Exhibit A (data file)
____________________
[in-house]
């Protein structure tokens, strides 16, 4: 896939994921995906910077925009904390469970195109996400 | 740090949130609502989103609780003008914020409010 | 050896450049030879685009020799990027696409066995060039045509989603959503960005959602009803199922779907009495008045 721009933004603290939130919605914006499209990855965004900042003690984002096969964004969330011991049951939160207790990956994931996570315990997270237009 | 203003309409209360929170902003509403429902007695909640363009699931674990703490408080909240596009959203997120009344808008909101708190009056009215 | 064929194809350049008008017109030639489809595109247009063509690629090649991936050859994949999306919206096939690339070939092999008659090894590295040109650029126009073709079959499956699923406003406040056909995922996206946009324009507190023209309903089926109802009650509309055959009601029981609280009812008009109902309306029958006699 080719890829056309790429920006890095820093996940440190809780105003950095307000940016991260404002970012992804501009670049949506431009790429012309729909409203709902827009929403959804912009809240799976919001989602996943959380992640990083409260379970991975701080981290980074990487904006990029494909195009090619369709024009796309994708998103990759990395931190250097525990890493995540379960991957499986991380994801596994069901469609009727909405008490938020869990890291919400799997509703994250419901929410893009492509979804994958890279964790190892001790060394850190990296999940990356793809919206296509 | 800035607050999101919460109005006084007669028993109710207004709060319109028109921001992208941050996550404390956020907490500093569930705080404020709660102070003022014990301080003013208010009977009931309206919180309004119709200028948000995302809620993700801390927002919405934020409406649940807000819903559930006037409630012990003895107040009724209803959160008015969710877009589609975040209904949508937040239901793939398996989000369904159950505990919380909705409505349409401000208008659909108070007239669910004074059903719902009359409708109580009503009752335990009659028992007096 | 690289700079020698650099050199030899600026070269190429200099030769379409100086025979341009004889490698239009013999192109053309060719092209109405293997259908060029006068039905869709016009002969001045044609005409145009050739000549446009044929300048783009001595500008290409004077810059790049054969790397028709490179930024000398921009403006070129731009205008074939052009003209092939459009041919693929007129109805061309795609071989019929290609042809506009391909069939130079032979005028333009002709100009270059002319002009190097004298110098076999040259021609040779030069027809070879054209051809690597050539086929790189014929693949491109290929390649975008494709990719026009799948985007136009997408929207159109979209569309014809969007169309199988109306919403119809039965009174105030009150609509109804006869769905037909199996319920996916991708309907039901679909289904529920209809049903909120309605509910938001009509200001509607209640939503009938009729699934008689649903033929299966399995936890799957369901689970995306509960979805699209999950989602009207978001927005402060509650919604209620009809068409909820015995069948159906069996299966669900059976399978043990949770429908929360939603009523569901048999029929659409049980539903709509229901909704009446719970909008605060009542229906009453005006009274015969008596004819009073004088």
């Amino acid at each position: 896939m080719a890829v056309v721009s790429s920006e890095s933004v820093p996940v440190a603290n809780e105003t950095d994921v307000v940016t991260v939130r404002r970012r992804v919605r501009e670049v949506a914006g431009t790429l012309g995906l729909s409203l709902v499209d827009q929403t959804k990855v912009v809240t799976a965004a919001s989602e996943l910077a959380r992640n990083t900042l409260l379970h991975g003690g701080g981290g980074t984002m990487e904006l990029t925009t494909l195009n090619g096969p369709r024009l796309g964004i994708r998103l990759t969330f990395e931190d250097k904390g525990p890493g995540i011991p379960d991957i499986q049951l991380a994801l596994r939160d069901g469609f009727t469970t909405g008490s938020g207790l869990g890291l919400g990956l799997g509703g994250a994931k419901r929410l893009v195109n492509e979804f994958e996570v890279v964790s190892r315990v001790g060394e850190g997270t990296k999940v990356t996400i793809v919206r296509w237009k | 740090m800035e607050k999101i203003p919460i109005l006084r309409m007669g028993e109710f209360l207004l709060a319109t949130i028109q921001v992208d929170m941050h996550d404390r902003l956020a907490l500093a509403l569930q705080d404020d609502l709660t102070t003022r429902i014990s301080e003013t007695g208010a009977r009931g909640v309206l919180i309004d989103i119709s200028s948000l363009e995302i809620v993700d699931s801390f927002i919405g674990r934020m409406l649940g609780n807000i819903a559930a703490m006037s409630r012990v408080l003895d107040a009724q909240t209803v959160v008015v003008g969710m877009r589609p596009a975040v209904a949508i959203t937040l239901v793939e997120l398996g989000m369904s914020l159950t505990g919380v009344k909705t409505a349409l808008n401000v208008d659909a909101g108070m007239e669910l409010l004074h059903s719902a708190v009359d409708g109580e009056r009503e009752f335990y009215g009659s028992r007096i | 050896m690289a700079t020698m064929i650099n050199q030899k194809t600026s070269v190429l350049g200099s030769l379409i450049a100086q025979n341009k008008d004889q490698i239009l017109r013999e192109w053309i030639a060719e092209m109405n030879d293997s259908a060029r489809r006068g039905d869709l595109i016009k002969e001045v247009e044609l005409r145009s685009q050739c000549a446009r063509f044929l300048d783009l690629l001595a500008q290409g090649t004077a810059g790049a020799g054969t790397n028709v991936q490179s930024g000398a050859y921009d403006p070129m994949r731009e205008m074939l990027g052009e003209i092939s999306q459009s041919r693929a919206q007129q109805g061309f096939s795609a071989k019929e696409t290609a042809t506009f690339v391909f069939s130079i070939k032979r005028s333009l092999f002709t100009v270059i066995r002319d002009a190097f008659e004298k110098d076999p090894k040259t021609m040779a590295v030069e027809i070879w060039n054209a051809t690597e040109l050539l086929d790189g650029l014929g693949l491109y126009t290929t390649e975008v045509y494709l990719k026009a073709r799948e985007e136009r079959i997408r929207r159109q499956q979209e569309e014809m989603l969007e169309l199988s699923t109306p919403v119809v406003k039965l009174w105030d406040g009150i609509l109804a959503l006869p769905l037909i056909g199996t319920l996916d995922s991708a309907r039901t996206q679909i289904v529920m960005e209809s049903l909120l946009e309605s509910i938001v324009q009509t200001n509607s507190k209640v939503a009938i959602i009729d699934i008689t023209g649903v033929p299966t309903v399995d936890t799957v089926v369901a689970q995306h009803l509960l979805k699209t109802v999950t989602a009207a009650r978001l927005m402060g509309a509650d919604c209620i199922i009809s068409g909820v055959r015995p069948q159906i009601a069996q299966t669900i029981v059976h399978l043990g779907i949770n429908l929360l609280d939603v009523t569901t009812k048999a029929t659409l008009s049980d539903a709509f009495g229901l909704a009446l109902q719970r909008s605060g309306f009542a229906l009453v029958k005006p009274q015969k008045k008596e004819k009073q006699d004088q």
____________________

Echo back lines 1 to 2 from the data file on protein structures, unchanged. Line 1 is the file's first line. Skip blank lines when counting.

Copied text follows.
[in-house]
């Protein structure tokens, strides 16, 4: 896939994921995906910077925009904390469970195109996400 | 740090949130609502989103609780003008914020409010 | 050896450049030879685009020799990027696409066995060039045509989603959503960005959602009803199922779907009495008045 721009933004603290939130919605914006499209990855965004900042003690984002096969964004969330011991049951939160207790990956994931996570315990997270237009 | 203003309409209360929170902003509403429902007695909640363009699931674990703490408080909240596009959203997120009344808008909101708190009056009215 | 064929194809350049008008017109030639489809595109247009063509690629090649991936050859994949999306919206096939690339070939092999008659090894590295040109650029126009073709079959499956699923406003406040056909995922996206946009324009507190023209309903089926109802009650509309055959009601029981609280009812008009109902309306029958006699 080719890829056309790429920006890095820093996940440190809780105003950095307000940016991260404002970012992804501009670049949506431009790429012309729909409203709902827009929403959804912009809240799976919001989602996943959380992640990083409260379970991975701080981290980074990487904006990029494909195009090619369709024009796309994708998103990759990395931190250097525990890493995540379960991957499986991380994801596994069901469609009727909405008490938020869990890291919400799997509703994250419901929410893009492509979804994958890279964790190892001790060394850190990296999940990356793809919206296509 | 800035607050999101919460109005006084007669028993109710207004709060319109028109921001992208941050996550404390956020907490500093569930705080404020709660102070003022014990301080003013208010009977009931309206919180309004119709200028948000995302809620993700801390927002919405934020409406649940807000819903559930006037409630012990003895107040009724209803959160008015969710877009589609975040209904949508937040239901793939398996989000369904159950505990919380909705409505349409401000208008659909108070007239669910004074059903719902009359409708109580009503009752335990009659028992007096 | 690289700079020698650099050199030899600026070269190429200099030769379409100086025979341009004889490698239009013999192109053309060719092209109405293997259908060029006068039905869709016009002969001045044609005409145009050739000549446009044929300048783009001595500008290409004077810059790049054969790397028709490179930024000398921009403006070129731009205008074939052009003209092939459009041919693929007129109805061309795609071989019929290609042809506009391909069939130079032979005028333009002709100009270059002319002009190097004298110098076999040259021609040779030069027809070879054209051809690597050539086929790189014929693949491109290929390649975008494709990719026009799948985007136009997408929207159109979209569309014809969007169309199988109306919403119809039965009174105030009150609509109804006869769905037909199996319920996916991708309907039901679909289904529920209809049903909120309605509910938001009509200001509607209640939503009938009729699934008689649903033929299966399995936890799957369901689970995306509960979805699209999950989602009207978001927005402060509650919604209620009809068409909820015995069948159906069996299966669900059976399978043990949770429908929360939603009523569901048999029929659409049980539903709509229901909704009446719970909008605060009542229906009453005006009274015969008596004819009073004088």